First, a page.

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I'm using Visual Studio 2008 with the Boost v1.42.0 library. If I use an enum as the template argument, I get a compile error when adding a value using push_back(). The compiler error is: 'T': is not a legal base class and the location of the error is move.hpp line 79.

#include <boost/interprocess/containers/vector.hpp>

class Test {
 enum Types {
  Unknown = 0,
  First = 1,
  Second = 2,
  Third = 3
 typedef boost::container::vector<Types> TypesVector;

int main() {
 Test::TypesVector o;


 return 0;

If I use a std::vector instead it works. And if I resize the Boost version first and then set the values using the [] operator it also works.

Is there some way to make this work using push_back()?

Template backtrace of the error:

error C2516: 'T' : is not a legal base class
1>        main.cpp(21) : see declaration of 'T'
1>        main.cpp(21) : see reference to class template instantiation 'boost::interprocess::rv' being compiled
1>        with
1>        [
1>            T=Test::Types
1>        ]
share|improve this question
It appears that your error is inside their C++03 implementation of C++0x rvalue references. Can you provide the template instantiation backtrace? – Potatoswatter Apr 20 '10 at 21:11
Did you still want the backtrace? Or did you take it into account with your answer below? And how would I do that? Is there a automated process or would it just be manual copying? – CuppM Apr 21 '10 at 15:41
The backtrace is the series of error messages "While instatiating … during instantiation of … in template … etc" – Potatoswatter Apr 21 '10 at 18:53
I added the text from the output window of the error... – CuppM Apr 21 '10 at 19:38
that's not a backtrace, it's just one error. Is that the entire output of your compiler? Did you try my more limited fix? – Potatoswatter Apr 21 '10 at 19:45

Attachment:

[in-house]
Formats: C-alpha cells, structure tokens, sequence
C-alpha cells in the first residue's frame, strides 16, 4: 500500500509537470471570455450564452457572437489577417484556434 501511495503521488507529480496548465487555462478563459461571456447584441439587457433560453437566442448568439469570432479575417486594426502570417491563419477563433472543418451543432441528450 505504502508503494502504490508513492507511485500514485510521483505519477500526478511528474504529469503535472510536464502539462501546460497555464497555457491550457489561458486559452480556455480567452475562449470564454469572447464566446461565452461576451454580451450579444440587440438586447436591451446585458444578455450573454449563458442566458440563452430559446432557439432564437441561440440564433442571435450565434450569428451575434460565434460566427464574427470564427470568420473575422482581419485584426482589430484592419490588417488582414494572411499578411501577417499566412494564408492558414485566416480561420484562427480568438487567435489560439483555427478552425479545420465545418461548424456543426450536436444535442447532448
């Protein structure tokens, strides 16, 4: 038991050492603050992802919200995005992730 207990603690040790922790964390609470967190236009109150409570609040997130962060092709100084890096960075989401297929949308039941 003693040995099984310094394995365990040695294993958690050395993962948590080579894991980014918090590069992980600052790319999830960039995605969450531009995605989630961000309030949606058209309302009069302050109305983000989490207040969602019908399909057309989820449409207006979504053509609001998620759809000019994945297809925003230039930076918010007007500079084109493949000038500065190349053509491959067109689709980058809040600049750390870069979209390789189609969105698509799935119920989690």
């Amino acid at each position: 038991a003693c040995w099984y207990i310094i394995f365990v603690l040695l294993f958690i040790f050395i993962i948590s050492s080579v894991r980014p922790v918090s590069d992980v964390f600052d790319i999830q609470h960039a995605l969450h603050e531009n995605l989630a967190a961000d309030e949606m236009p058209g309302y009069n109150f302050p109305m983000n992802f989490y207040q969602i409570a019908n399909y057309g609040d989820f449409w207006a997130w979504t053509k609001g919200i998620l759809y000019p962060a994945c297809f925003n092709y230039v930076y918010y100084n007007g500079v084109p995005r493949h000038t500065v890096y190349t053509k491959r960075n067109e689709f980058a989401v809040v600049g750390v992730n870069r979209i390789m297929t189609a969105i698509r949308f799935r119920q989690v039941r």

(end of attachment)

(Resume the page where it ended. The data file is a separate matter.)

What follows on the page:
up vote 1 down vote accepted

I think you have find really a bug. I have posted to the Boost ML to track the issue and try to have more info.

For the moment the single workaround I see is to specialize the rv class as follows, but I'm not sure this will work on all the cases.

namespace boost {
namespace interprocess {

template <>
class rv<Test::Types> 
   Test::Types v;
   rv(rv const&);
   void operator=(rv const&);
   operator Test::Types() const {return v;}


If this do not works you can try using int instead of enum.

 enum {
  Unknown = 0,
  First = 1,
  Second = 2,
  Third = 3
 typedef int Types; 

Of course this has the drawback to loss the enum safety.

share|improve this answer
That appears to be a successful work around. It compiles and lets me go on my way. Could you post any links to the bug items you submit to Boost? Thank you. – CuppM Apr 22 '10 at 13:53
I have not yet posted a ticket, but I have started a thread on this issue (<…; and <…;. Ion, the author of Boost.Interprocess is not confident with my workaround and is looking for a generic solution. – Vicente Botet Escriba Apr 22 '10 at 20:23

It sounds like Boost has some erroneous logic to determine whether to derive from T or not.

Naively, one might assume that any type besides a native type or pointer may be used as a base. However enums are neither bases nor primitive. Perhaps they failed to account for that.

It looks like Boost is incorrectly determining that enums are compatible with its rvalue-reference emulation.

The best way to solve this is to avoid use of enums in Boost Interprocess structures.

A hack like

namespace boost {
namespace interprocess { // get inside boost
class is_movable<Test::Types> // add custom specialization of is_movable
   : public ::boost::mpl::bool_<false>

might patch things up. Untested.

Add this right after your #includes so it appears before the first use.

share|improve this answer
Boost v1.42.0 is the latest version. – Billy ONeal Apr 20 '10 at 21:04
@CuppM: Sorry, upon review of the partial specialization rules, §14.5.4/9 bullet 3 says "— The argument list of the specialization shall not be identical to the implicit argument list of the primary template." So my code was broken. I suggest changing to a vector<int> or vector<char> because Boost doesn't support this. For the sake of argument, hmm, I'll post a patch for just your one type. – Potatoswatter Apr 21 '10 at 18:47
Now I get: 'boost::interprocess::is_movable<Test::Types>' : symbol cannot be defined within namespace 'move_detail' – CuppM Apr 21 '10 at 19:43
@CuppM: I misread the header. Remove the move_detail namespace enclosure. – Potatoswatter Apr 21 '10 at 21:01
Nope. That block compiles without error, but it still results in a 'T': is not a legal base class error. – CuppM Apr 22 '10 at 13:51

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